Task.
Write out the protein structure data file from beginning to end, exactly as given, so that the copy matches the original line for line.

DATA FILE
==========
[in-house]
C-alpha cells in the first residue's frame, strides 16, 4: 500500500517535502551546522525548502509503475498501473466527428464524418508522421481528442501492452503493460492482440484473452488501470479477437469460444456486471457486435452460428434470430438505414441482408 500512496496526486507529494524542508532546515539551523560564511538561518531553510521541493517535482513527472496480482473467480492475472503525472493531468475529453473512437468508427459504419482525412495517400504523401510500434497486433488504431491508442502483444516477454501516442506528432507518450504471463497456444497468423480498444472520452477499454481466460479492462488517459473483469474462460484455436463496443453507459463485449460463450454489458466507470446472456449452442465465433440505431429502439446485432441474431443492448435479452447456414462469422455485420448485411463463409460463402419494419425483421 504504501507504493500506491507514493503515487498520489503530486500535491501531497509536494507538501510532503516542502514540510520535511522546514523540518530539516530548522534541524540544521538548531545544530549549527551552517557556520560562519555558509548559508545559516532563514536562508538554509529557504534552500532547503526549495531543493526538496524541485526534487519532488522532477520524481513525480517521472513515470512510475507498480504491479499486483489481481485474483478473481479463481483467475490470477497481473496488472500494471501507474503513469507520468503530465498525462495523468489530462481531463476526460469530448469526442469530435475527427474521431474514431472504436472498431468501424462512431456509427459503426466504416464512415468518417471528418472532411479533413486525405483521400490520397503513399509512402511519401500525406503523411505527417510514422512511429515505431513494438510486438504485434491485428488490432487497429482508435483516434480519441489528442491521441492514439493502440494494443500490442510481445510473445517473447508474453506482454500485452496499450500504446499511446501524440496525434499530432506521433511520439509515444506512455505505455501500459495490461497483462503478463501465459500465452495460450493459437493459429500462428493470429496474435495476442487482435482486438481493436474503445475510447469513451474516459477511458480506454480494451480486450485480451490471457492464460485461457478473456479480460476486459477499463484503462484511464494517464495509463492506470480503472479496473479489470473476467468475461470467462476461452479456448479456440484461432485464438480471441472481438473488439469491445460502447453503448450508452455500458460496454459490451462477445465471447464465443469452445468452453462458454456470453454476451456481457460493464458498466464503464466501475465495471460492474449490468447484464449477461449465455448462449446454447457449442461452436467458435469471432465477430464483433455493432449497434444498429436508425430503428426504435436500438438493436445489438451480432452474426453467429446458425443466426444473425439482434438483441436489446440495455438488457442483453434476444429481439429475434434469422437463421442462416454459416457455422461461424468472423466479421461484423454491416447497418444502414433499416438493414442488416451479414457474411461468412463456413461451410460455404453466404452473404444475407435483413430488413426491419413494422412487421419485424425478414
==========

[in-house]
C-alpha cells in the first residue's frame, strides 16, 4: 500500500517535502551546522525548502509503475498501473466527428464524418508522421481528442501492452503493460492482440484473452488501470479477437469460444456486471457486435452460428434470430438505414441482408 500512496496526486507529494524542508532546515539551523560564511538561518531553510521541493517535482513527472496480482473467480492475472503525472493531468475529453473512437468508427459504419482525412495517400504523401510500434497486433488504431491508442502483444516477454501516442506528432507518450504471463497456444497468423480498444472520452477499454481466460479492462488517459473483469474462460484455436463496443453507459463485449460463450454489458466507470446472456449452442465465433440505431429502439446485432441474431443492448435479452447456414462469422455485420448485411463463409460463402419494419425483421 504504501507504493500506491507514493503515487498520489503530486500535491501531497509536494507538501510532503516542502514540510520535511522546514523540518530539516530548522534541524540544521538548531545544530549549527551552517557556520560562519555558509548559508545559516532563514536562508538554509529557504534552500532547503526549495531543493526538496524541485526534487519532488522532477520524481513525480517521472513515470512510475507498480504491479499486483489481481485474483478473481479463481483467475490470477497481473496488472500494471501507474503513469507520468503530465498525462495523468489530462481531463476526460469530448469526442469530435475527427474521431474514431472504436472498431468501424462512431456509427459503426466504416464512415468518417471528418472532411479533413486525405483521400490520397503513399509512402511519401500525406503523411505527417510514422512511429515505431513494438510486438504485434491485428488490432487497429482508435483516434480519441489528442491521441492514439493502440494494443500490442510481445510473445517473447508474453506482454500485452496499450500504446499511446501524440496525434499530432506521433511520439509515444506512455505505455501500459495490461497483462503478463501465459500465452495460450493459437493459429500462428493470429496474435495476442487482435482486438481493436474503445475510447469513451474516459477511458480506454480494451480486450485480451490471457492464460485461457478473456479480460476486459477499463484503462484511464494517464495509463492506470480503472479496473479489470473476467468475461470467462476461452479456448479456440484461432485464438480471441472481438473488439469491445460502447453503448450508452455500458460496454459490451462477445465471447464465443469452445468452453462458454456470453454476451456481457460493464458498466464503464466501475465495471460492474449490468447484464449477461449465455448462449446454447457449442461452436467458435469471432465477430464483433455493432449497434444498429436508425430503428426504435436500438438493436445489438451480432452474426453467429446458425443466426444473425439482434438483441436489446440495455438488457442483453434476444429481439429475434434469422437463421442462416454459416457455422461461424468472423466479421461484423454491416447497418444502414433499416438493414442488416451479414457474411461468412463456413461451410460455404453466404452473404444475407435483413430488413426491419413494422412487421419485424425478414